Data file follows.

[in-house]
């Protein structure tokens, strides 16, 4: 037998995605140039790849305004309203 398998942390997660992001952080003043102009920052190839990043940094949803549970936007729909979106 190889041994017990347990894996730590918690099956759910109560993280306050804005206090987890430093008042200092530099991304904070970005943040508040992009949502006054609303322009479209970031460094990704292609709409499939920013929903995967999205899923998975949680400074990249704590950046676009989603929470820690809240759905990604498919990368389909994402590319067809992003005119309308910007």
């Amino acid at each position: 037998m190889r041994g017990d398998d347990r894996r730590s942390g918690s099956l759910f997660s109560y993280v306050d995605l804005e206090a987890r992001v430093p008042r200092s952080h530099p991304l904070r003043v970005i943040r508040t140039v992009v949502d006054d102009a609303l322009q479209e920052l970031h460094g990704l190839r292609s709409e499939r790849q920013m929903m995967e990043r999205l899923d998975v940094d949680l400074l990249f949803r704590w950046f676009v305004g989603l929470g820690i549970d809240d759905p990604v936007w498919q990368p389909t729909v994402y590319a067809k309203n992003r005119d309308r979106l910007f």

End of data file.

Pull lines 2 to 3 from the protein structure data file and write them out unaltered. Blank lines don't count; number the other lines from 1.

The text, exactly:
């Protein structure tokens, strides 16, 4: 037998995605140039790849305004309203 398998942390997660992001952080003043102009920052190839990043940094949803549970936007729909979106 190889041994017990347990894996730590918690099956759910109560993280306050804005206090987890430093008042200092530099991304904070970005943040508040992009949502006054609303322009479209970031460094990704292609709409499939920013929903995967999205899923998975949680400074990249704590950046676009989603929470820690809240759905990604498919990368389909994402590319067809992003005119309308910007």
């Amino acid at each position: 037998m190889r041994g017990d398998d347990r894996r730590s942390g918690s099956l759910f997660s109560y993280v306050d995605l804005e206090a987890r992001v430093p008042r200092s952080h530099p991304l904070r003043v970005i943040r508040t140039v992009v949502d006054d102009a609303l322009q479209e920052l970031h460094g990704l190839r292609s709409e499939r790849q920013m929903m995967e990043r999205l899923d998975v940094d949680l400074l990249f949803r704590w950046f676009v305004g989603l929470g820690i549970d809240d759905p990604v936007w498919q990368p389909t729909v994402y590319a067809k309203n992003r005119d309308r979106l910007f």